Irish Waygu Ragù

11 Sep 2012

This week I am delighted to share two prized personalities in Irish food: Catherine Fulvio & Pat Whelan.

Catherine Fulvio has just released a gorgeous new cookery book, Eat Like An Italian: Recipes for the Good Life, which the postman delivered to the farm last week. In my estimation, I’ve made three stunning recipes already, so I am hoping we are all well on our way to la dolce vita.

Catherine grew up holding the apron strings of her mother who managed their guesthouse on the family farm. She continues her passion today at Ballyknocken Country House and Cookery School in the wilds of gorgeous County Wicklow, which has been in her family for more than 100 years. {If you are traveling to Ireland, book in and stay, I’ll come join you for a cookery class!}.

Catherine’s interest in Italian cooking may have something to do with the fact that her husband, Claudio, hails from Palermo, Sicily, and judging from her latest release, she certainly knows how to celebrate Italian food like a bonafide bella donna.  Catherine has presented two food programs for RTE, Catherine’s Italian Kitchen and Catherine’s Roman Holiday as well as appearing on NBC’s The Today Show in the USA. In person, she has a way of making you feel instantly at ease with her genuine warmth and girl-next-door nature. Her books and television programs convey that same welcoming feeling, leaving you yearning to sit down at her kitchen table for lunch and end up chatting all afternoon.

Pat Whelan is a fifth generation butcher from Clonmel, County Tipperary. Both his mother and father came from farming families, and the family business, James Whelan Butchers uses beef from its own farm where the cattle are grass-fed and then into their own private abbatoir. Pat explains “having our own farm, our own abattoir and our own shop to sell our beef, allows us to give people that essential element of trust that every consumer requires when they buy meat today in our store or order meats online.”

I count Pat as a friend and collaborator. We have worked together on several creative food endeavours and he is a featured artisan in my film, Food Island alongside his happy herd of Irish Waygu cattle. Pat is a butcher and businessman who has a big personality and is constantly thinking out-of-the box, yet always manages to be quietly composed, if not humble. He is considered to be an innovator and inspiration to many in food including Rick Stein, who lists Pat as one of his food heroes.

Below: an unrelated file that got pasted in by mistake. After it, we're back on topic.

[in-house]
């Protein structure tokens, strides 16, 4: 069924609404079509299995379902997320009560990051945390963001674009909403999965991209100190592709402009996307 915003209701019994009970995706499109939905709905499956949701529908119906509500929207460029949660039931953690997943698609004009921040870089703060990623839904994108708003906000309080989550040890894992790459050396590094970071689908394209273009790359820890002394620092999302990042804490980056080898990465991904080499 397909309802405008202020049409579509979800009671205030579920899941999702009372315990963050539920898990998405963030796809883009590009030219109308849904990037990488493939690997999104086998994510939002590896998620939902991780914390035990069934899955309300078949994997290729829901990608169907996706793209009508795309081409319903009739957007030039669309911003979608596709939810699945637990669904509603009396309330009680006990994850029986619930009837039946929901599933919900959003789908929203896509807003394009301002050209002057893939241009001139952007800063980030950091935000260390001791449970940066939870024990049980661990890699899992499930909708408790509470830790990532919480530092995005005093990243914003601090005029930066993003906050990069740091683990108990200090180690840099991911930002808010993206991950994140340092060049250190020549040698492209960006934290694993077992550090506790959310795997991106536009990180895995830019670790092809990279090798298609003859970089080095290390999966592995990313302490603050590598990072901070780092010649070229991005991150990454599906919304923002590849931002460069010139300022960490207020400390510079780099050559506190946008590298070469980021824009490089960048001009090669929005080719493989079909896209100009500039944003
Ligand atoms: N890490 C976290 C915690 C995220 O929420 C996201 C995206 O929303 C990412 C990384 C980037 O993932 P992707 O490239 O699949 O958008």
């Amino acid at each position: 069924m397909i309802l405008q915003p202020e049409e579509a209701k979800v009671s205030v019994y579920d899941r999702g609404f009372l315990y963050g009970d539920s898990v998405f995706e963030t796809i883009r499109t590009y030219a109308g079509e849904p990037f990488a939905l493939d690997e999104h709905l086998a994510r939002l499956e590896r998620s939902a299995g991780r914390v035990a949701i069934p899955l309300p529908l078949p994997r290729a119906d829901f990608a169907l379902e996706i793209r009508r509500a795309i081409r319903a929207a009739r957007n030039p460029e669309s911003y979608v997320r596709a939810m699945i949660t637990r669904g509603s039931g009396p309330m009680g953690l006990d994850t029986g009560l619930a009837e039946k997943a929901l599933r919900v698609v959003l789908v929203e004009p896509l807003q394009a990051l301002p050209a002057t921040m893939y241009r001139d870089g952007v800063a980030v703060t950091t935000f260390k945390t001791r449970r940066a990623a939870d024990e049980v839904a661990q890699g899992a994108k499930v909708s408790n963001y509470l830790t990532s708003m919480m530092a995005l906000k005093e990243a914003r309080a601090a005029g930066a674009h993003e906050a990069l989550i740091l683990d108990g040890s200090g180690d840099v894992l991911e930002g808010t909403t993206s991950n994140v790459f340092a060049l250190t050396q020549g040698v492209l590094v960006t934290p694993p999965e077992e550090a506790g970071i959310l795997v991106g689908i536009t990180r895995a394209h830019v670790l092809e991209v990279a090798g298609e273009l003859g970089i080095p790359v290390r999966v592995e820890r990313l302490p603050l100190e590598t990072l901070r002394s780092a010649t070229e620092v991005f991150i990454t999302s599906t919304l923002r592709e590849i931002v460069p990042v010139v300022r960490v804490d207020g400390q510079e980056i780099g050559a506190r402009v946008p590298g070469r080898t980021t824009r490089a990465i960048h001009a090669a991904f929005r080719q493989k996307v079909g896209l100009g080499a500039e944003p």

James Whelan Butchers is headquartered in Clonmel, County Tipperary and also recently opened a stunning boutique butcher shop in Avoca, Monkstown, Dublin.

In Eat Like An Italian Catherine Fulvio celebrates all that is great about Italian food and food culture with over 100 new recipes for la dolce vita complete with tips on introducing Irish artisan produce to each preparation as well. On the bottom of each recipe page there is a lovely footnote which includes a suggestion for a local Irish ingredient. In my case, her recipe for pappardelle with ragù was made impossibly delicious by using braised Waygu short ribs from Pat Whelan.

So go on, Waygu your ragù.

Pappardelle with Ragù

from Eat Like An Italian

extra virgin olive oil

75g pancetta diced

400g slow-roasted shoulder of pork (I used slow braised Waygu beef)

1 onion

1 carrot

1 celery stalk

1 tsp dried oregano

2 garlic cloves

2 tbsp tomato puree

400g tinned chopped tomatoes

275 beef stock

150ml red wine

salt and freshly ground black pepper

350g pappardelle

fresh basil leaves to garnish (I used fresh oregano leaves)

1. To make the ragù, heat a large saucepan with a little oil over a meduim heat. Add the pancetta and cook until it’s crispy and brown, then add the shredded pork (or substitute)

2. Stir in the onion, carrot, celery and oregano and cook for about 5 minutes. Add the garlic and tomato puree and cook for 1 minute. Stir in the tinned tomatoes, stock, wine, and some salt and pepper. Allow to simmer for 15-20 minutes, until a thick ragù has formed. Season to taste.

3. Meanwhile, cook the pasta according to the instructions on the package.

4. Add the cooked, drained, pasta to the ragù sauce and garnish.

Wherever you live, you can substitute a locally sourced ingredient…or just use the recipes as-is, they all look absolutely gorgeous.

Leave a comment below to enter the drawing for a spanking new copy of Eat Like An Italian. Will ship anywhere in the world. Best of luck!

Slan Abhaile,


Eat Like An Italian: Recipes for the Good Life is available in Easons and online at

Pappardelle photo by Imen McDonnell 2012

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